Stretching Exercises Encyclopedia by Oscar Moran, Isabel Arechabala
Book PrefaceStretching Exercises Encyclopedia by Oscar Moran, Isabel Arechabala
The human body is, if one can forgive the expression, tremendously conservative. People, like most living creatures, are designed to feed, reproduce and avoid danger. All energy expenditures beyond these basic abilities are unusual among those beings who are less developed than us, from an intelligence point of view. However, as we move up in the evolutionary chain, we find movements designed for socializing, enjoyment, etc. If human beings do not need to stretch in order to carry out their daily lives, they may possibly not find the need to do so.
But, if they do not stretch, with the passing of time, their bodies will become clumsier, more painful, incapable, etc. It is of no use to look at oneself in the mirror and not stop asking the reasons why, one needs to exercise or stretch, until one feels “in shape” again. This feeling of being in good shape is so imperceptible that one only becomes aware of it once it has been lost. Therefore, the smart thing to do is to not abandon it.
Turning to nature once again, if we look at the animals, we find that they perform stretches routinely. Some of the better “athletes” in the animal world – like cats – do so very frequently, and they maintain their bodies ready for hunting and to avoid becoming prey to others.
In most of today´s societies, human beings do not need to be in such good shape to survive, and the abilities of mobility are the first to be detrimentally affected by the sedentary lifestyle. However, in addition to making people more efficient at the physical level, which implies better athletic performance in some cases and a greater capacity to perform the activities of daily living in others, this book will show how regular stretching also has an effect upon the health and well-being of the individual.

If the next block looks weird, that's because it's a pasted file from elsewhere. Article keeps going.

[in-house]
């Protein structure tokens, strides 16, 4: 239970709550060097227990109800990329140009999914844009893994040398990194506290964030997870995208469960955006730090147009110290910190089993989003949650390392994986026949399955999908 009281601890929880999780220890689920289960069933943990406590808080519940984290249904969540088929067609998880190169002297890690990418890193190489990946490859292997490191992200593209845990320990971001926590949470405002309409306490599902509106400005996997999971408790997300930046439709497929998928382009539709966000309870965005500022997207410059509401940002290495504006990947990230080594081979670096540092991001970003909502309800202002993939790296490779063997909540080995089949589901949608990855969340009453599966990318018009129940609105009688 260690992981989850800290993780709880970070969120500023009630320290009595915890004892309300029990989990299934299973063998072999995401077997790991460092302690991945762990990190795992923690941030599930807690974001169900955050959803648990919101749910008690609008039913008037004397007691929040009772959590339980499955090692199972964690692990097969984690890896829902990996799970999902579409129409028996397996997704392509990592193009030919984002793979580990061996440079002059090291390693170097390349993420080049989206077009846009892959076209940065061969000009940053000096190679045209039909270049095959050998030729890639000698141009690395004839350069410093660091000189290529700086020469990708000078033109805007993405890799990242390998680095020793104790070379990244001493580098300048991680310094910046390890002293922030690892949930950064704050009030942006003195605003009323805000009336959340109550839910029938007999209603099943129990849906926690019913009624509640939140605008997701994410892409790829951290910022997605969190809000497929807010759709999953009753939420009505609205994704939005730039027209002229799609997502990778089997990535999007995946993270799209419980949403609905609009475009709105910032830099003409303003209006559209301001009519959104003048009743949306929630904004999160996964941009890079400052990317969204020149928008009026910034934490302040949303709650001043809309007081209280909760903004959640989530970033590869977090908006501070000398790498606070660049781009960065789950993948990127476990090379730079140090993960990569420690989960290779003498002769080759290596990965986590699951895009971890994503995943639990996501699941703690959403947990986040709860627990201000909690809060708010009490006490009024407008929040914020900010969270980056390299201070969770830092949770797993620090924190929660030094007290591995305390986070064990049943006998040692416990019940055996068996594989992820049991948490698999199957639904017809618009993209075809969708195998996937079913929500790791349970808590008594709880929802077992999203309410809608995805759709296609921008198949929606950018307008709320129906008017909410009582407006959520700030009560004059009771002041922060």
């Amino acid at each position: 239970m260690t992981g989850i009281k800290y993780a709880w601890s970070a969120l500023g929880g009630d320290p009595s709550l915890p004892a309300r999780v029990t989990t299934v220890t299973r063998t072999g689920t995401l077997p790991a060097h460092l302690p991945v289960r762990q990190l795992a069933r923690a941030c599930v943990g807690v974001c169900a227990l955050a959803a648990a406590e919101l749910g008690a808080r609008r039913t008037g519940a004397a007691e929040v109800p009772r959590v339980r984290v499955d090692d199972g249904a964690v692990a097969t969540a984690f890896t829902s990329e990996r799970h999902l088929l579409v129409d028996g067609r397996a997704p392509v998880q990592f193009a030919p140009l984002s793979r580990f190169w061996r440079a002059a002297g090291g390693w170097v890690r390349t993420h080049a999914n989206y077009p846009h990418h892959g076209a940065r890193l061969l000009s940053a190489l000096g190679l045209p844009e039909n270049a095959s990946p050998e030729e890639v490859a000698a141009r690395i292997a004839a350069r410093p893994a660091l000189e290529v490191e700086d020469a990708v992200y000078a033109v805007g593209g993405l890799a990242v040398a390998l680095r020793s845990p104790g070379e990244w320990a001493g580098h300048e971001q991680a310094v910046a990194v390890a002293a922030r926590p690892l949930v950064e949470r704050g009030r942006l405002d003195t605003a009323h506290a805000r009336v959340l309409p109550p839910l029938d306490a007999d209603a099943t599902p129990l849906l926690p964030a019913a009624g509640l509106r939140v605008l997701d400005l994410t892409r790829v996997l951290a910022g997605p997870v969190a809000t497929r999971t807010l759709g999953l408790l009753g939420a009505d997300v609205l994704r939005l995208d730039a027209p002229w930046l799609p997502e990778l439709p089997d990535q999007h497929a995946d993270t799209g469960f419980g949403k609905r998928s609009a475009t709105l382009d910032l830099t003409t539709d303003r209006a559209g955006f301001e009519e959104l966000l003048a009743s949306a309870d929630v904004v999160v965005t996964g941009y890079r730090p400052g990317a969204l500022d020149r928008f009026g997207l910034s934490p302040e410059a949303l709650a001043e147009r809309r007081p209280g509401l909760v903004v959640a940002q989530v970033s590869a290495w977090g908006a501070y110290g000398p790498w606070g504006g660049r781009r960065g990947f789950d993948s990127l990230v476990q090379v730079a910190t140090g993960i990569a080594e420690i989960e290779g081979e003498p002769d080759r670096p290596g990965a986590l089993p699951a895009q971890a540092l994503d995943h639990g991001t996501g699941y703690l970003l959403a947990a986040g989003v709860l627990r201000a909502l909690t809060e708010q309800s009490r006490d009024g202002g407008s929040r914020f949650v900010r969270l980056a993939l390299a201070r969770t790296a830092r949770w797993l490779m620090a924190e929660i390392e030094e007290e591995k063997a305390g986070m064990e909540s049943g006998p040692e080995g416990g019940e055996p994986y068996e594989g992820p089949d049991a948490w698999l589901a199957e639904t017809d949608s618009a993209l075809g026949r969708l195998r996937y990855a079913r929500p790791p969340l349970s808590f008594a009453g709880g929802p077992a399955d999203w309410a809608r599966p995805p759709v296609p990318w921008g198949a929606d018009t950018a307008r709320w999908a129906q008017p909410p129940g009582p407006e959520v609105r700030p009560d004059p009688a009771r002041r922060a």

Unfortunately, stretching has been largely forgotten by the people who exercise, whether regularly or sporadically. The reason could be the few aesthetic effects that are derived from its practice, at least compared to strength and resistance training, which mold the body´s figure in a much more dramatic way. In modalities such as yoga, the stretches are the base and philosophy of its very essence; in dance, they are an essential complement; but in the practice of sports, they are usually reduced to a few seconds before and after the performance of the sport in question, and sometimes not even that. However, what many people don’t realize is that a more agile and “flexible” body is also more proportioned from an aesthetic point of view and, as we have pointed out before, it is also more healthy.
In the book Muscle Exercises Encyclopedia (Morán, 2012) from the same publishing company, it is pointed out that a kyphotic posture (commonly called “hunchback”), in many cases, is caused by a lack of tone in the muscles of the back (dorsal, lumbar, etc.) combined with a hypertonicity and lack of flexibility of the anterior muscle (abdominal, pectoral, etc.). This is just an example of how a well-balanced body also needs to be flexible.
After reading this book, any athlete, and even those who are not athletes, will realize how regular stretching can improve their physical body shape and their quality of life.
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|January 31, 2017|
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